A few weeks ago some Israeli divers chanced upon nearly 2,000 gold coins that had been underwater in the Mediterranean for a millennia. This was the largest hoard of gold coins ever discovered in Israel and theories abound. Scientists have posited that perhaps it's the remnants of a shipwreck carrying tax money to the central government in Egypt. Or perhaps the coins were meant to pay military garrison salaries in Caesarea.
Before you start diving shipwrecks looking for buried treasure, take the PADI Wreck Specialty Course. It teaches divers how to safely dive wrecks, which are usually located in deep water. It also teaches divers how to research the history of a wreck and determine the legality of salvaging, so you don’t end up on the wrong side of the law.
After that, there are opportunities to search for sunken treasure like diving the Spanish galleon Nuestra Señora de Atocha in Florida. For $2,500 you get to dive alongside professional underwater treasure hunters and try your hand at finding your very own cache of precious, antique gold coins.
Come join us on May 2 and 3, 2015 for our next Wreck Weekend in San Diego where you can earn your Wreck Specialty certification diving the 366 foot Canadian Destroyer “Yukon.” This could be your first step in being an underwater Indiana Jones or Lara Croft.
Email email@example.com for more details or call 310-398-5759 to sign up.
This past weekend I got to witness rebreather divers in action, so I thought I’d do some research on rebreather technology. Rebreather diving actually predates SCUBA diving by several decades, the first being the Fleuss Rebreather. Invented by Henry Fleuss in 1878, it composed of a breathing bag, a copper tank of oxygen, and a rope soaked in caustic potash that served as a crude carbon dioxide scrubber. This device became an important part of WWII naval operations, and is a milestone in underwater exploration.
Modern rebreathers operate on the same basic principle, though they now are controlled by computer and many divers use some variation of trimix to reach extreme depths. Rebreather diving has always been used by military and commercial divers, mainly because it does not release bubbles. Navy divers needed to be difficult to detect by enemy ships, and commercial divers needed approach fish without spooking them. Most of all, rebreathers can reach immense depths without running out of air.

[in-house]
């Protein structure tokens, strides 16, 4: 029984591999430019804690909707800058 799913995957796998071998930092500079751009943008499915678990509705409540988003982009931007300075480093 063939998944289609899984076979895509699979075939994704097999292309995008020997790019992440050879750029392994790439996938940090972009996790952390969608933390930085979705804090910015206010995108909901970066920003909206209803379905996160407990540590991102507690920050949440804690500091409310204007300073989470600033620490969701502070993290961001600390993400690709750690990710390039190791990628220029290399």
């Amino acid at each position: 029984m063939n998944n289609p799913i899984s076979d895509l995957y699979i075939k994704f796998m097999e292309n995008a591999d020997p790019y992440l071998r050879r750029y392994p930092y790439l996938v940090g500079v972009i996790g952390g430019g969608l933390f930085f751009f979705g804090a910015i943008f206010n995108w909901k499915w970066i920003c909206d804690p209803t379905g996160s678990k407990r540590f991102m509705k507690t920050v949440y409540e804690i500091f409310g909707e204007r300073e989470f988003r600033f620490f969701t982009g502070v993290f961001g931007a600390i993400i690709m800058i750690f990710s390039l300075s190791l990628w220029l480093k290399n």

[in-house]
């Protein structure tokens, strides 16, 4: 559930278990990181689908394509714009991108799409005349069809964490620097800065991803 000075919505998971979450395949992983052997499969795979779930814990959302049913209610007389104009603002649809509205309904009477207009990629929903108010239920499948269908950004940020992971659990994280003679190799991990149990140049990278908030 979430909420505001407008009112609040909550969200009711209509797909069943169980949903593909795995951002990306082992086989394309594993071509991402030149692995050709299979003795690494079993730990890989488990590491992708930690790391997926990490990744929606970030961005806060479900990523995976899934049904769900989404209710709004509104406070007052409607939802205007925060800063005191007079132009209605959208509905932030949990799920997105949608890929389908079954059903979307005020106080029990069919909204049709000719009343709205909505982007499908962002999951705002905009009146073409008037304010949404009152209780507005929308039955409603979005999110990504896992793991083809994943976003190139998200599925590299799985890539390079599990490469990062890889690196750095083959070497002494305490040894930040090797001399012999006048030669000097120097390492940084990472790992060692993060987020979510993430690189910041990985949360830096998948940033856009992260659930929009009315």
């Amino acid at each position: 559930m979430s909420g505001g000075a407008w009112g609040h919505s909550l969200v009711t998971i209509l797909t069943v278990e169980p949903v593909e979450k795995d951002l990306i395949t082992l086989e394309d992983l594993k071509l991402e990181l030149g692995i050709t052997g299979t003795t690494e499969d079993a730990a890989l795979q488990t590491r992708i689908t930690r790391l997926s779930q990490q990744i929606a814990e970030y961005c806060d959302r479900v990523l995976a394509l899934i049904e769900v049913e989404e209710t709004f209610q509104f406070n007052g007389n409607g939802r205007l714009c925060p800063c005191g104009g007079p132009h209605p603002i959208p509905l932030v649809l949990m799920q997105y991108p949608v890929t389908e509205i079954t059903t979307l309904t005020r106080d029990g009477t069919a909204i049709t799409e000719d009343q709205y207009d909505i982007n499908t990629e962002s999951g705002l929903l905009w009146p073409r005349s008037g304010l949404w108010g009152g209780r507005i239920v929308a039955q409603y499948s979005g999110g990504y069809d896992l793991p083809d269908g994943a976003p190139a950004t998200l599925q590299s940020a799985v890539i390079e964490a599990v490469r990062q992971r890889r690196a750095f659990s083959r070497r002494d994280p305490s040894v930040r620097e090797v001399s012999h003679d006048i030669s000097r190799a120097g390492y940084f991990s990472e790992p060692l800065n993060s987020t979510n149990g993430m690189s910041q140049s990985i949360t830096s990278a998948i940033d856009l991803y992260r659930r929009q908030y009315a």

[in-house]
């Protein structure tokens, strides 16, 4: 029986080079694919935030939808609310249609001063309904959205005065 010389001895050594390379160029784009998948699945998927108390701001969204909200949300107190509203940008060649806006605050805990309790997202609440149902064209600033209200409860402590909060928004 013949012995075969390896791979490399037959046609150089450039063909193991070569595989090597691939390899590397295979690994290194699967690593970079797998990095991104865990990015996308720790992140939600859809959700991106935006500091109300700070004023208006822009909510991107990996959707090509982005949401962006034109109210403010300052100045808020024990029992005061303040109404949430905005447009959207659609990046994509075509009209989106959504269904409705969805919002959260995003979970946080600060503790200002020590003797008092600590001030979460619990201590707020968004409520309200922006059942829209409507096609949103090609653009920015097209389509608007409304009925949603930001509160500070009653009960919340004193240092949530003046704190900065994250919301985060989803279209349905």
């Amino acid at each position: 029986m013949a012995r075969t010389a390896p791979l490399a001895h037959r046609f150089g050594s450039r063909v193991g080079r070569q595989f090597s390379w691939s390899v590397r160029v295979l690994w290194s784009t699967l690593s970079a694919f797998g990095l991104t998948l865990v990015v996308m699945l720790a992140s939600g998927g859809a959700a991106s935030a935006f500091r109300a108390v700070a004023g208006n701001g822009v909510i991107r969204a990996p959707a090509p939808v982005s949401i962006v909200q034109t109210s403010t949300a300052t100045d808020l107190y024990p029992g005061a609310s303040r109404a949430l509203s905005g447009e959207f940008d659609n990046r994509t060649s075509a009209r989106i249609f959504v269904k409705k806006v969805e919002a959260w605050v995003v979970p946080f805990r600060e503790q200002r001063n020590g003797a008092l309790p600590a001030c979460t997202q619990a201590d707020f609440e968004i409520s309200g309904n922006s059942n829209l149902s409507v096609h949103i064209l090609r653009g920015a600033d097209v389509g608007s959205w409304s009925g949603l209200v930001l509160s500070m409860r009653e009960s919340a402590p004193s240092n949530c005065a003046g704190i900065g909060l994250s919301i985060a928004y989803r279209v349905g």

It wasn’t until the 90’s when rebreathers became available for recreational divers, and even then the costs can be prohibitive. The unit alone costs around 10,000 dollars, and the peripheral equipment can run tens of thousands more. That said, the rebreather can get you places that open circuit diving cannot. One rebreather diver I spoke to this weekend explained to me that California has tons of exciting dive sites that all lie well below recreational dive limits. Sunken battleships, plane wrecks, hidden caves, and other adventures lie in wait of those divers with the commitment and the funds to become rebreather experts.
California’s coastline used to be home to some of the richest waters in the world, but since the 1960’s we have lost over 90% of our big game and over 75% of our kelp forests.
Because the decimation of any one species can cause irreparable harm to the entire ecosystem, Marine Protected Areas (MPAs) are designed to protect all plants and animals in the entire ecosystem in the park.
Depending on the type of MPA, some taking of game is still allowed, for example in State Marine Parks, sport fishing is allowed, but not commercial fishing. In State Marine Reserves, any type of fishing is illegal and violators are subject to severe penalties.
In 1997 a group of scientists embarked on a two year project to see if fishes were responding well to the creation of MPAs. They surveyed three no-take zones on Catalina Island and two off the mainland coast, and found that not only were the fishes more abundant in the reserve, but the largest size individuals were also found within the confines of the no-take zones. Their findings suggest that the protected areas are providing a safe haven for fish to reach maturity, translating into higher reproductive output.
In 2012, another study was conducted in the Channel Islands, where MPAs have been in place for over a decade. The results showed that lobsters were more abundant and larger in protected areas, with over five more legal-sized lobsters caught per trap on average inside the refuges. Both recreational and commercial fishing in parts of the islands actually increased from 2003 to 2008.
As the MPA program matures, more data becomes available to prove that conservation has a positive impact on the ecosystem. As scuba divers, let’s respect the MPAs and enjoy all the kelp, fishes and big game that are returning to our waters.